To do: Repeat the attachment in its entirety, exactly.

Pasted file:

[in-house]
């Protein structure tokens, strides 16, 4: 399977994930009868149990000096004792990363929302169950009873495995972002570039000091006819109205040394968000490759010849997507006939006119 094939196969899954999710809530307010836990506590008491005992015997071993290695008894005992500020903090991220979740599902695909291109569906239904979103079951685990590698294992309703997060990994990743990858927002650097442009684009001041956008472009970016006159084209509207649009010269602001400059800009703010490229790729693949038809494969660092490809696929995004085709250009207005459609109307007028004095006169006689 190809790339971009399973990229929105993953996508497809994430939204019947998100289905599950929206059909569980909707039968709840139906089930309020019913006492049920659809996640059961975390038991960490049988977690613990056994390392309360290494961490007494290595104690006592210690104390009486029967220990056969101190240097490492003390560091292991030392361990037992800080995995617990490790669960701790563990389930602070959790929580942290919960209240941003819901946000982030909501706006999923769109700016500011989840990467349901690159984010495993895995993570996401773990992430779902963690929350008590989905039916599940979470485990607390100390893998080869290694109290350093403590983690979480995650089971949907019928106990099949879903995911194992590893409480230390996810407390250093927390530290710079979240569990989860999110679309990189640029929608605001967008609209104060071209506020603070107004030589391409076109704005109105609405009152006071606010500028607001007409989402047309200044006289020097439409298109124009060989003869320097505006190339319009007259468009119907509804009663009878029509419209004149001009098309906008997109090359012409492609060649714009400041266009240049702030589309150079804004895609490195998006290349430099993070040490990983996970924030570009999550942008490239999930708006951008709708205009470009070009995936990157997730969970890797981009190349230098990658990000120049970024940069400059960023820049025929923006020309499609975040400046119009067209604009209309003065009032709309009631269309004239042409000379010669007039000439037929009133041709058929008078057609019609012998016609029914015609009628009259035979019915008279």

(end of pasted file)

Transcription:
[in-house]
């Protein structure tokens, strides 16, 4: 399977994930009868149990000096004792990363929302169950009873495995972002570039000091006819109205040394968000490759010849997507006939006119 094939196969899954999710809530307010836990506590008491005992015997071993290695008894005992500020903090991220979740599902695909291109569906239904979103079951685990590698294992309703997060990994990743990858927002650097442009684009001041956008472009970016006159084209509207649009010269602001400059800009703010490229790729693949038809494969660092490809696929995004085709250009207005459609109307007028004095006169006689 190809790339971009399973990229929105993953996508497809994430939204019947998100289905599950929206059909569980909707039968709840139906089930309020019913006492049920659809996640059961975390038991960490049988977690613990056994390392309360290494961490007494290595104690006592210690104390009486029967220990056969101190240097490492003390560091292991030392361990037992800080995995617990490790669960701790563990389930602070959790929580942290919960209240941003819901946000982030909501706006999923769109700016500011989840990467349901690159984010495993895995993570996401773990992430779902963690929350008590989905039916599940979470485990607390100390893998080869290694109290350093403590983690979480995650089971949907019928106990099949879903995911194992590893409480230390996810407390250093927390530290710079979240569990989860999110679309990189640029929608605001967008609209104060071209506020603070107004030589391409076109704005109105609405009152006071606010500028607001007409989402047309200044006289020097439409298109124009060989003869320097505006190339319009007259468009119907509804009663009878029509419209004149001009098309906008997109090359012409492609060649714009400041266009240049702030589309150079804004895609490195998006290349430099993070040490990983996970924030570009999550942008490239999930708006951008709708205009470009070009995936990157997730969970890797981009190349230098990658990000120049970024940069400059960023820049025929923006020309499609975040400046119009067209604009209309003065009032709309009631269309004239042409000379010669007039000439037929009133041709058929008078057609019609012998016609029914015609009628009259035979019915008279």